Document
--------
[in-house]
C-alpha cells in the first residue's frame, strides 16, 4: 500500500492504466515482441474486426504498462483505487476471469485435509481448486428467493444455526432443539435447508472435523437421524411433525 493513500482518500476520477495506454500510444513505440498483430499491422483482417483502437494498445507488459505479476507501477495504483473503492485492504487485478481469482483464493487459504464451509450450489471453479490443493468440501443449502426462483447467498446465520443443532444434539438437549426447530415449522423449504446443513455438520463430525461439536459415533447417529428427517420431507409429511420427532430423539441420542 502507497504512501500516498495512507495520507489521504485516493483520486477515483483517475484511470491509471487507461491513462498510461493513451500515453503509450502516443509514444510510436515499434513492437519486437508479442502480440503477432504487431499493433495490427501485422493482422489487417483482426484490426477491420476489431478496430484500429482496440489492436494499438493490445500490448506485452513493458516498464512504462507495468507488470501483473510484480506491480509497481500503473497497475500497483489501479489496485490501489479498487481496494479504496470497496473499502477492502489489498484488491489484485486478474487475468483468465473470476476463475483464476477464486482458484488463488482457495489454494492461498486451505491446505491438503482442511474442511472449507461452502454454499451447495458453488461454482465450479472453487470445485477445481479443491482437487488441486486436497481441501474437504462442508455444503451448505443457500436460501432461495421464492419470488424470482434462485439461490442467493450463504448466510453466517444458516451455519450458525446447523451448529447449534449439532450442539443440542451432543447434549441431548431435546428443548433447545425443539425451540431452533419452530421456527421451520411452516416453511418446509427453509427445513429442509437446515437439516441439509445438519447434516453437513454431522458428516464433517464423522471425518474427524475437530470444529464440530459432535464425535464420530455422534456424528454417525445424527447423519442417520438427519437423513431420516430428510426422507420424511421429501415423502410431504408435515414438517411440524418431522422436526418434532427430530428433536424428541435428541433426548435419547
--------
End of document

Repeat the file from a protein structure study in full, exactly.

[in-house]
C-alpha cells in the first residue's frame, strides 16, 4: 500500500492504466515482441474486426504498462483505487476471469485435509481448486428467493444455526432443539435447508472435523437421524411433525 493513500482518500476520477495506454500510444513505440498483430499491422483482417483502437494498445507488459505479476507501477495504483473503492485492504487485478481469482483464493487459504464451509450450489471453479490443493468440501443449502426462483447467498446465520443443532444434539438437549426447530415449522423449504446443513455438520463430525461439536459415533447417529428427517420431507409429511420427532430423539441420542 502507497504512501500516498495512507495520507489521504485516493483520486477515483483517475484511470491509471487507461491513462498510461493513451500515453503509450502516443509514444510510436515499434513492437519486437508479442502480440503477432504487431499493433495490427501485422493482422489487417483482426484490426477491420476489431478496430484500429482496440489492436494499438493490445500490448506485452513493458516498464512504462507495468507488470501483473510484480506491480509497481500503473497497475500497483489501479489496485490501489479498487481496494479504496470497496473499502477492502489489498484488491489484485486478474487475468483468465473470476476463475483464476477464486482458484488463488482457495489454494492461498486451505491446505491438503482442511474442511472449507461452502454454499451447495458453488461454482465450479472453487470445485477445481479443491482437487488441486486436497481441501474437504462442508455444503451448505443457500436460501432461495421464492419470488424470482434462485439461490442467493450463504448466510453466517444458516451455519450458525446447523451448529447449534449439532450442539443440542451432543447434549441431548431435546428443548433447545425443539425451540431452533419452530421456527421451520411452516416453511418446509427453509427445513429442509437446515437439516441439509445438519447434516453437513454431522458428516464433517464423522471425518474427524475437530470444529464440530459432535464425535464420530455422534456424528454417525445424527447423519442417520438427519437423513431420516430428510426422507420424511421429501415423502410431504408435515414438517411440524418431522422436526418434532427430530428433536424428541435428541433426548435419547